And sometimes more gets published here than we choose to share with the wider family. So it is entirely possible some worry hanging over our heads for a few days might stray onto this site, but not become the subject of phone calls to the grandparents. They might then get a surprise call from someone in the family structure, let's say one of Beloved's Aunts, asking what's going on.
Aunty-Aunty, tsk tsk!
When both her sets of parents found out about the scare, they were at pains to emphasise, over and over, how Beloved must call and share such news immediately. This I found somewhat insensitive and it probably emphasised the reasons she didn't.
The last time she had such a scare, buried way back in the archives of this blog, she called a parent and instantly got a long, one-sided talk about how that parent had once had a similar health scare and all the ins and outs of their experience. She was hardly asked about her own feelings, and hung up angry and disappointed. So it's little wonder she wanted to bunk down, eat chocolate, drink shiraz, cuddle her immediate family, and wait until we had some news.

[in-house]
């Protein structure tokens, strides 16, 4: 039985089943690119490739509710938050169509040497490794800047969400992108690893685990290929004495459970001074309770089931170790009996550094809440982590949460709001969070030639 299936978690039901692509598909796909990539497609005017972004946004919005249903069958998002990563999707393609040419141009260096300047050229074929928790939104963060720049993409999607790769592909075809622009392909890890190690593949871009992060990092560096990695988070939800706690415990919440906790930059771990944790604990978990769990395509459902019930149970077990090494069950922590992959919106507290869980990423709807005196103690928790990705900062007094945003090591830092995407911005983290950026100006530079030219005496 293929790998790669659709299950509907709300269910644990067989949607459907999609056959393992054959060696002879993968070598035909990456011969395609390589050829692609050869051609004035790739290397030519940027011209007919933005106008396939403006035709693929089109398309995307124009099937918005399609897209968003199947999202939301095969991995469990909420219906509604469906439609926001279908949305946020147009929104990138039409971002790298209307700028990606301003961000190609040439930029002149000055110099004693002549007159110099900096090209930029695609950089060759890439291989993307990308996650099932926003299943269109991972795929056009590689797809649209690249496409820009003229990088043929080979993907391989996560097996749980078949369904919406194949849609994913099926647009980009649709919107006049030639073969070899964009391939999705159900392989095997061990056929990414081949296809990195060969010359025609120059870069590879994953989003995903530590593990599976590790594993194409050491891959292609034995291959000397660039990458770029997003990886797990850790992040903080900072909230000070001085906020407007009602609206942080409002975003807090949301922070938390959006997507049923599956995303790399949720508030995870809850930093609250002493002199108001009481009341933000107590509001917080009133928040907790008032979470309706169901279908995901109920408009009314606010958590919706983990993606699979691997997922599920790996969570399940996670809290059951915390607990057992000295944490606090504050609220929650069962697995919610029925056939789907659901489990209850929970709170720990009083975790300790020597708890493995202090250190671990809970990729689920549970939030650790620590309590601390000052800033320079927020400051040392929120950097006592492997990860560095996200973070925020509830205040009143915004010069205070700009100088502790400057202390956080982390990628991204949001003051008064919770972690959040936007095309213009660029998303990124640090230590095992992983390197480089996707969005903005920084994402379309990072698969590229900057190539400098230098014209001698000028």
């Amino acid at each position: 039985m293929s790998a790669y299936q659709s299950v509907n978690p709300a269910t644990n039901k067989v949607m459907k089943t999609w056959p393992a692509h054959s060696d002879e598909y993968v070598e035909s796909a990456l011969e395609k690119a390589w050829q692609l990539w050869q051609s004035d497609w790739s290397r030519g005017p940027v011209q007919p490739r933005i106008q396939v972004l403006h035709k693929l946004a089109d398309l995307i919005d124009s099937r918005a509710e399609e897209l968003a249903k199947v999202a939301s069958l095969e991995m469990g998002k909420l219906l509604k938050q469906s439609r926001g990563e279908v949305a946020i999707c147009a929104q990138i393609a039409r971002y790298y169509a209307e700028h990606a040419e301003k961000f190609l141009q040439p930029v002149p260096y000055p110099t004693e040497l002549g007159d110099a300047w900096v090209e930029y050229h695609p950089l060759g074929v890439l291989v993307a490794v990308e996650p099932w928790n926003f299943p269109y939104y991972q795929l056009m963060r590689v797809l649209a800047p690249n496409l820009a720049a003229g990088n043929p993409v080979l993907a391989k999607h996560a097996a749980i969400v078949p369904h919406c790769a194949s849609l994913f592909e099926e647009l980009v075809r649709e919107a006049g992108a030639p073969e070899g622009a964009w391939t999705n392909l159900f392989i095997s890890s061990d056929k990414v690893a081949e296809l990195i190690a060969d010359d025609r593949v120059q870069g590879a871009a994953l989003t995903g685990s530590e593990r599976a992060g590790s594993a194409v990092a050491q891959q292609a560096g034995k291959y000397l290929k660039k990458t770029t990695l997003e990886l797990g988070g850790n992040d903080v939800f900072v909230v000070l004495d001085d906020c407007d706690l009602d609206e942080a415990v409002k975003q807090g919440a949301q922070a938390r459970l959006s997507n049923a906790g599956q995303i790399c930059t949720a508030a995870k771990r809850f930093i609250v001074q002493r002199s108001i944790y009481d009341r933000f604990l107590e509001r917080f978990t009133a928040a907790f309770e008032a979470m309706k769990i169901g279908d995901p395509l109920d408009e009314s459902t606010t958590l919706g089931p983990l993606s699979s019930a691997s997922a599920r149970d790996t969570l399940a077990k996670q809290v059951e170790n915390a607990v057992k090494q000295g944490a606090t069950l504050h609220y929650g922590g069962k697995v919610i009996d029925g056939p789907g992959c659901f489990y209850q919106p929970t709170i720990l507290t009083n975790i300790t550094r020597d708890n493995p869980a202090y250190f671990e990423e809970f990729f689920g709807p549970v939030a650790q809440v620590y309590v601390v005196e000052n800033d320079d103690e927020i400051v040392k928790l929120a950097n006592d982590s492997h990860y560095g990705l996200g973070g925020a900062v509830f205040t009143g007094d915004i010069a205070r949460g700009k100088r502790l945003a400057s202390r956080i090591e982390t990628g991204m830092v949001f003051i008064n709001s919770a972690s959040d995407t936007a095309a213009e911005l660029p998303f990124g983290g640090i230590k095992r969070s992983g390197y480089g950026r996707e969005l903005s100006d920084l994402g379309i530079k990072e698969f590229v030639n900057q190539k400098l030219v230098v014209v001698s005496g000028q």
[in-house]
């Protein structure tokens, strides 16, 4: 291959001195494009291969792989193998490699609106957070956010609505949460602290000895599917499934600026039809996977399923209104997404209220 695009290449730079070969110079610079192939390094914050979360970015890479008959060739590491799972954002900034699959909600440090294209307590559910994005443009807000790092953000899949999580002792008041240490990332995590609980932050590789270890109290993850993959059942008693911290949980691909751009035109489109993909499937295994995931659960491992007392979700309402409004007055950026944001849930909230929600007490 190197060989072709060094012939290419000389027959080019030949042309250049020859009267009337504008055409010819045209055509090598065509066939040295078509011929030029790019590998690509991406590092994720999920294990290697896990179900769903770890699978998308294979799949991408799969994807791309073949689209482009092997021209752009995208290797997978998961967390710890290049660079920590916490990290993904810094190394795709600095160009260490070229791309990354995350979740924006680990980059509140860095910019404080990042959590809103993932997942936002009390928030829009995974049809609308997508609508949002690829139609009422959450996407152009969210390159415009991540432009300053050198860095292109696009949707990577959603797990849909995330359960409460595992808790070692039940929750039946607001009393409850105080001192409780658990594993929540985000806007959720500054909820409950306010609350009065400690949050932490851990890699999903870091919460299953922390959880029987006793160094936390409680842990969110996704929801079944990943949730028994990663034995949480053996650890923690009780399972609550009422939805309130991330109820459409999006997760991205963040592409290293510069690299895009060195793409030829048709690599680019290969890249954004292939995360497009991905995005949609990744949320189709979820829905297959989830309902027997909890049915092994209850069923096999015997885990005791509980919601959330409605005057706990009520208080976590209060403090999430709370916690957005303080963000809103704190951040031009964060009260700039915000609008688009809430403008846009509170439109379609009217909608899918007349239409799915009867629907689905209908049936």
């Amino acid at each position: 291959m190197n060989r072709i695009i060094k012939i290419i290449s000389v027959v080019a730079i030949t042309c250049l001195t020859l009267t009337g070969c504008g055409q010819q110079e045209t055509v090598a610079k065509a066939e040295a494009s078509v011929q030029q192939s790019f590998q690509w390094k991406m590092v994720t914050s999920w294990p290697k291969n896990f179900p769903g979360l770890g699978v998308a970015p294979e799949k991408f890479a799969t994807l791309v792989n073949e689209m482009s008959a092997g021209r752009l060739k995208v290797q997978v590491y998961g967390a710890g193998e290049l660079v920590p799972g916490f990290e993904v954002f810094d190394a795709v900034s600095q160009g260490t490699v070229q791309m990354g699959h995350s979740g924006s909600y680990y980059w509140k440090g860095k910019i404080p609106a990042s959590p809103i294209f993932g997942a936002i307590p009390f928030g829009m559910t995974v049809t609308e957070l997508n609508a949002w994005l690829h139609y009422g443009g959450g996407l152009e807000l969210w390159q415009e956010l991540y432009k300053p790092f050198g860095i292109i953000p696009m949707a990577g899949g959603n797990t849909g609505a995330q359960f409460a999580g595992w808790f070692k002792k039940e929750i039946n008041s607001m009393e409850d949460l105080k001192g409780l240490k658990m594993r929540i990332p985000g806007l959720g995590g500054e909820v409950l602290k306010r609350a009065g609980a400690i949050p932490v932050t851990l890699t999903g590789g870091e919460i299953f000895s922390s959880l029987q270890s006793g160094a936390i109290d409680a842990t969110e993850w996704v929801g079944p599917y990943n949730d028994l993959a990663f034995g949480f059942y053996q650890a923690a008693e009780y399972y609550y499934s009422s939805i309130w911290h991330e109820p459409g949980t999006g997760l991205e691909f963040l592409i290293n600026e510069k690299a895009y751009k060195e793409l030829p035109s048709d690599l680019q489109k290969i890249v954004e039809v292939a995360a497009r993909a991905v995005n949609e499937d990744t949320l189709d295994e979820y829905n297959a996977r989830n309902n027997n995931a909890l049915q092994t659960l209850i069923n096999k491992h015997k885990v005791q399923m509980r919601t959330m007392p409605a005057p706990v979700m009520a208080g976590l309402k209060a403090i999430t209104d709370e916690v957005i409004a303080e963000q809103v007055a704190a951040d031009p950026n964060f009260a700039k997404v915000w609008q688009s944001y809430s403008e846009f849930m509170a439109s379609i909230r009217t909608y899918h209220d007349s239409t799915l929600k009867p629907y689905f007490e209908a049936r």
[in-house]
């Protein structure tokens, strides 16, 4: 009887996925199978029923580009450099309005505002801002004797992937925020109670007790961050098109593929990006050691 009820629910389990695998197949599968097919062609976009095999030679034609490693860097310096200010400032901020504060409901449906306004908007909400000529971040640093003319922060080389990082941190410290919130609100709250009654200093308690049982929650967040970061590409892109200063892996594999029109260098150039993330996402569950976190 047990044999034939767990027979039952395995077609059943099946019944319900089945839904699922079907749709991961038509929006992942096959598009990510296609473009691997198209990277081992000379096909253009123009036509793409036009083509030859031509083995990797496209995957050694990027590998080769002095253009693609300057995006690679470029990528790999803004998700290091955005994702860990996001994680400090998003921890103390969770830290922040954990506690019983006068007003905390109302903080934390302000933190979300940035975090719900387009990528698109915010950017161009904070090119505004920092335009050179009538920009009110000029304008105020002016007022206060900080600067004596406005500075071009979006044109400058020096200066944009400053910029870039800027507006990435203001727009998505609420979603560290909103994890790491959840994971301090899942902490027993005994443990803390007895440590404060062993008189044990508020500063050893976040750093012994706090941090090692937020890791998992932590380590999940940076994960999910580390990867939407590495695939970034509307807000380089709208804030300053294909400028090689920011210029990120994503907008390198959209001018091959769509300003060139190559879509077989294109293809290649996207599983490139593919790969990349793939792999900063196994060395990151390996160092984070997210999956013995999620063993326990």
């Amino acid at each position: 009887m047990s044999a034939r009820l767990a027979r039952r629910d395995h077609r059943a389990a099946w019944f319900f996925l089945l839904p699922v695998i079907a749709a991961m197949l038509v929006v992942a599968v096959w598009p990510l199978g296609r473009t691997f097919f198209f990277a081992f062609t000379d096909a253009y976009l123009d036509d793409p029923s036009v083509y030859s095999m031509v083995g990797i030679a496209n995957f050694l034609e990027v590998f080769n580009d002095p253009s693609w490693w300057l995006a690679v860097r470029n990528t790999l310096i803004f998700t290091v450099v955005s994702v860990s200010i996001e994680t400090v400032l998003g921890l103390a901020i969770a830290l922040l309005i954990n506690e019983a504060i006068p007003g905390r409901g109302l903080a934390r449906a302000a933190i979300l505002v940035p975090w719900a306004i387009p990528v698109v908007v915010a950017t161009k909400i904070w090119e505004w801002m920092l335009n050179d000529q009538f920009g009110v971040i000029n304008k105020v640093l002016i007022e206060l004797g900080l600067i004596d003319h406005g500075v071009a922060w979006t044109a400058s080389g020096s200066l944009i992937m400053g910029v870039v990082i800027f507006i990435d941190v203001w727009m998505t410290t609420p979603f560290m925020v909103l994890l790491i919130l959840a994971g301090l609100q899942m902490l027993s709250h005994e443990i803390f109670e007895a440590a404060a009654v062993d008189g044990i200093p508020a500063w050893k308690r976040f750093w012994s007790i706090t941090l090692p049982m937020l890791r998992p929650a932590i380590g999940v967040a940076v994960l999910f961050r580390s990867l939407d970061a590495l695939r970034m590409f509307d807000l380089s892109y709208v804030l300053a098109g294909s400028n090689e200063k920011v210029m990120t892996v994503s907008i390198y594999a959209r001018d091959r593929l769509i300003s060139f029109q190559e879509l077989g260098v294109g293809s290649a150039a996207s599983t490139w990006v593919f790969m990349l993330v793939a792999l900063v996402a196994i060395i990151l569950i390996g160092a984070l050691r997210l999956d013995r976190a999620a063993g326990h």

Beloved does not mind Aunty-Aunty finding out, per se. Aunty-Aunty holds a special place in Beloved's history, a de facto big sister at a time when Beloved needed all the older role models she could find. Aunty-Aunty has a good manner with the kids. Aunty-Aunty just needs to move to Melbourne and she'd be roped into all the babysitting she could handle.
Videocast questions? - Continuing on the multimedia theme, I did a video presentation for the TAFE section of the Australian Education Union a few weeks ago. I’ve always been kee...
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